Sometimes, you just want results. If you are a lover of sewing, it is beneficial to have a pattern or two that you can sew up within an hour and wear. A finished product is like an energy drink….at least for me.
I would say generally, if you have a whip-it-up-in-an-hours pattern, you are sacrificing detail and (usually) fit. Also, depending on the design, you might be limited on your fabric choice. With the skirt I made, I am limited to highly elastic fabrics; because it’s stretchy I don’t have to worry as much about the fit.
The skirt is semi-flared and knee-length. It is held in place at the waist or lower abdomen by the fabric’s own stretch. So, naturally the fabric needs to be highly elastic with great resilience to add to the life of the skirt. A serger, set up for stretch, is the ideal machine for knocking out this project.
Originally, I made this skirt pattern for myself when I was pregnant, but my sister-in-law wanted one for everyday use. She has worn it so many times that she has asked for a new one.
I made the pattern and cut out the pieces. There are only three pieces: the front & back skirt and the waistband. The first three seams are side seams of the skirt (2 of them) and the center back seam (1) of the waist band.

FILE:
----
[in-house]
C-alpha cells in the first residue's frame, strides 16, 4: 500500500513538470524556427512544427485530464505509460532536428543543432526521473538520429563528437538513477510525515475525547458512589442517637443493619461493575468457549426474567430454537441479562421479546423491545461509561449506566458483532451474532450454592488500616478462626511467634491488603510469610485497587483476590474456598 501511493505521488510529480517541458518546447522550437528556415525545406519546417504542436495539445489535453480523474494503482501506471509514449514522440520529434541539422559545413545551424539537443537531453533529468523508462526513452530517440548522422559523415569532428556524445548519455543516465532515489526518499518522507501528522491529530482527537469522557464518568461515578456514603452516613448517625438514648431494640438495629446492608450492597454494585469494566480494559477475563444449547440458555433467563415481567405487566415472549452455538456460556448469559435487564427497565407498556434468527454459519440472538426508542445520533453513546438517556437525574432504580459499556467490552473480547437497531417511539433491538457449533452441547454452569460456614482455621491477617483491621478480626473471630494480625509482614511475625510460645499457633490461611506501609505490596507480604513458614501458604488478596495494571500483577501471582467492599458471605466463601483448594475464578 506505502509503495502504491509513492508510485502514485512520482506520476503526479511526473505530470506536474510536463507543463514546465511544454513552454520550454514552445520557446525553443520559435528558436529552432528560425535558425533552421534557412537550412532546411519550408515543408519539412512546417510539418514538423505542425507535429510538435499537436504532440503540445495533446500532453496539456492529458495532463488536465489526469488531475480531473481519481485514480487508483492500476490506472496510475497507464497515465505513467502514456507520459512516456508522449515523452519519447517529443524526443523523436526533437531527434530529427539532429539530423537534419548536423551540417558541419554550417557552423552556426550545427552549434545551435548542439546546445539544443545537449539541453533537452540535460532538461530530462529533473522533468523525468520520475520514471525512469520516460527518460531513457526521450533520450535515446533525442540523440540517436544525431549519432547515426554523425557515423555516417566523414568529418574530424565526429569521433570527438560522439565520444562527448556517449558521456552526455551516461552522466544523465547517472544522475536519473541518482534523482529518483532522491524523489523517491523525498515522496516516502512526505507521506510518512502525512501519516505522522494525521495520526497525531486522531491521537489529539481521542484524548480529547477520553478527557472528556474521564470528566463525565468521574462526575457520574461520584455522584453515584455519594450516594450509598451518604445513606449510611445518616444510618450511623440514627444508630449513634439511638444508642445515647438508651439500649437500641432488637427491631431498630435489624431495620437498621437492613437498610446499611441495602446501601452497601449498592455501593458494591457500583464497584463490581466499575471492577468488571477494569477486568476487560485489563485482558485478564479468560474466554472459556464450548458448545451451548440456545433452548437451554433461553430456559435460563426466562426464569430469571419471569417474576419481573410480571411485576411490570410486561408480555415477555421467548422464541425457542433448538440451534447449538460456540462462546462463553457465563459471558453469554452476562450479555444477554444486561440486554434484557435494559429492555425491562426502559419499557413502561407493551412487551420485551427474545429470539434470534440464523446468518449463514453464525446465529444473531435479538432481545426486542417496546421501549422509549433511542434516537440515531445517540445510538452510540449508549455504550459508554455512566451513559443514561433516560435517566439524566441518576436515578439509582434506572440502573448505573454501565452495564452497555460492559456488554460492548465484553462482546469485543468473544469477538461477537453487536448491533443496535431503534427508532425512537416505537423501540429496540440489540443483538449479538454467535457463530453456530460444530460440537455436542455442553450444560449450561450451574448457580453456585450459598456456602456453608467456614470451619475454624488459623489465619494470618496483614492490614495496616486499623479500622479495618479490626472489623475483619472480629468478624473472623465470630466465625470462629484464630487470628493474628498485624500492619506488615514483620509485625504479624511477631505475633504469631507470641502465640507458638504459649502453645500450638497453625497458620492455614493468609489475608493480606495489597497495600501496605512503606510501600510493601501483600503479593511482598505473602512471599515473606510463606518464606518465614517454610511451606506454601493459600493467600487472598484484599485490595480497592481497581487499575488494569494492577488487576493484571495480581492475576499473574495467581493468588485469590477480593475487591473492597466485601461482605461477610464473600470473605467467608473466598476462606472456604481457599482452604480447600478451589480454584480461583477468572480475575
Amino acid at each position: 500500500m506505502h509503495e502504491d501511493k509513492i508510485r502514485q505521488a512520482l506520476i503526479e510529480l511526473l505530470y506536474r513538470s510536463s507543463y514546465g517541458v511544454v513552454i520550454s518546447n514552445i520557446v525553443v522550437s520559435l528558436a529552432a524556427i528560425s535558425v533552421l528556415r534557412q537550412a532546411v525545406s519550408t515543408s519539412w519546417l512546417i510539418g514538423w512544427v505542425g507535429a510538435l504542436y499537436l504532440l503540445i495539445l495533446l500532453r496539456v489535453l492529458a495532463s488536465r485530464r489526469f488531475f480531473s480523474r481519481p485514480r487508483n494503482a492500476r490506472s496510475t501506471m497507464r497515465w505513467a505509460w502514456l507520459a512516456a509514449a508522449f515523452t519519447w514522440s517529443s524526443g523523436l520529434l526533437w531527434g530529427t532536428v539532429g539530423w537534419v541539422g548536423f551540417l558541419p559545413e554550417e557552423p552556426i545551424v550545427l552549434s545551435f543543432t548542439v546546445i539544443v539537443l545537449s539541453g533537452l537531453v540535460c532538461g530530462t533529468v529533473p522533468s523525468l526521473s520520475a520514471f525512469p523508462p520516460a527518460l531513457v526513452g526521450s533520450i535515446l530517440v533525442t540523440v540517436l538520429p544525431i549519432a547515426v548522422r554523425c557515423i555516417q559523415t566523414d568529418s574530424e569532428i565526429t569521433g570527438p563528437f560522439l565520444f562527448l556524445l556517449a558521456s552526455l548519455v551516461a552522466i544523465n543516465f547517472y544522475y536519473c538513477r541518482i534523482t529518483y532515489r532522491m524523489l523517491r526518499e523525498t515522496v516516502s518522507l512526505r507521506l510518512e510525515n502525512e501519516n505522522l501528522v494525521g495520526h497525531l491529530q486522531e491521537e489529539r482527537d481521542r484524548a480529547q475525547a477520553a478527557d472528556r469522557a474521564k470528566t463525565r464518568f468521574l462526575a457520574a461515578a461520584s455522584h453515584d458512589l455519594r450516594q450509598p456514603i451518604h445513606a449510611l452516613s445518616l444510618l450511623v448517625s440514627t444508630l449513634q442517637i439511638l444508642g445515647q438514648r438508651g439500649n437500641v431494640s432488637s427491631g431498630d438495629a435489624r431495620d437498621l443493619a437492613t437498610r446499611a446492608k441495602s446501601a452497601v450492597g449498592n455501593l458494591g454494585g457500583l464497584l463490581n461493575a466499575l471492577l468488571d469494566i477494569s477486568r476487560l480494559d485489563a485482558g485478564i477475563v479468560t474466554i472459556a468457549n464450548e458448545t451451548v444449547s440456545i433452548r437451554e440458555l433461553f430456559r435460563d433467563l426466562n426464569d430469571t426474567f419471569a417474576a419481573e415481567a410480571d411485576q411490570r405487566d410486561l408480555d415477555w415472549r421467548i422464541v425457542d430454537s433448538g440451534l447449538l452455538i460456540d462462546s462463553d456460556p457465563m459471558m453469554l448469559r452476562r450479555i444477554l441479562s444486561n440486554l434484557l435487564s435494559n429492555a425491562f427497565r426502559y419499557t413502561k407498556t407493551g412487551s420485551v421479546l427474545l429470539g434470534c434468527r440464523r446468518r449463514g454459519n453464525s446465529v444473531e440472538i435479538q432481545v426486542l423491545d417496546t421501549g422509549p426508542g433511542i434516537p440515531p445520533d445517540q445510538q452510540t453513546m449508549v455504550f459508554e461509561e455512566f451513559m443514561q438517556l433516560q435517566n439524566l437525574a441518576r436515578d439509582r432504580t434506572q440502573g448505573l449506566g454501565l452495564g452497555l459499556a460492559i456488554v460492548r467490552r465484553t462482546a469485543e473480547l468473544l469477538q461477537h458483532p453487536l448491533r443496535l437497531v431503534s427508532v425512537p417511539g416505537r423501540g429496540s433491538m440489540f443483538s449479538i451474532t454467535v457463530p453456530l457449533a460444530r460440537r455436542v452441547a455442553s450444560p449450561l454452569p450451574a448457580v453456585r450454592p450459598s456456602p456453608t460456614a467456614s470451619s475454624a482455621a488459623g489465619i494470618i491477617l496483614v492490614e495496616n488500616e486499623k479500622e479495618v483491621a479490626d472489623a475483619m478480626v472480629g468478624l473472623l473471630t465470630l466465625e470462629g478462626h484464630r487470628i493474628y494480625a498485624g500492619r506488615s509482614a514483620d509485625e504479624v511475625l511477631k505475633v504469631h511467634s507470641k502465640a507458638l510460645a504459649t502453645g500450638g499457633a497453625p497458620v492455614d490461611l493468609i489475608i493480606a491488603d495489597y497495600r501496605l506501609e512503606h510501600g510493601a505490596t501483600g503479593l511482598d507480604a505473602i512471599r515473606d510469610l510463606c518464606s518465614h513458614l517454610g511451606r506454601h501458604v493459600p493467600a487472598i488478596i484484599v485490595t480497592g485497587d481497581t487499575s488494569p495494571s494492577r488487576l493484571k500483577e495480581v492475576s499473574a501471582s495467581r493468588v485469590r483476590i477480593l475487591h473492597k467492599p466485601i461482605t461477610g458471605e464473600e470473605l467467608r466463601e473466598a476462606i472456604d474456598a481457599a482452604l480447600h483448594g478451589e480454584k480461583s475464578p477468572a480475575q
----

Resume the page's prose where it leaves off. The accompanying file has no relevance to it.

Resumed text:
Once those three seams are stitched, fold the waistband in half lengthwise with wrong sides together and pin it to the top of the skirt on the right side. This will be the final seam. It’s important that this seam is on the stretch setting or the threads will pop when you slip it over your waist.
As for the hem, you can choose whichever is most convenient for you. I used my coverstitch machine. I will introduce her on another post because she is my favorite machine (at least for hemming stretch material).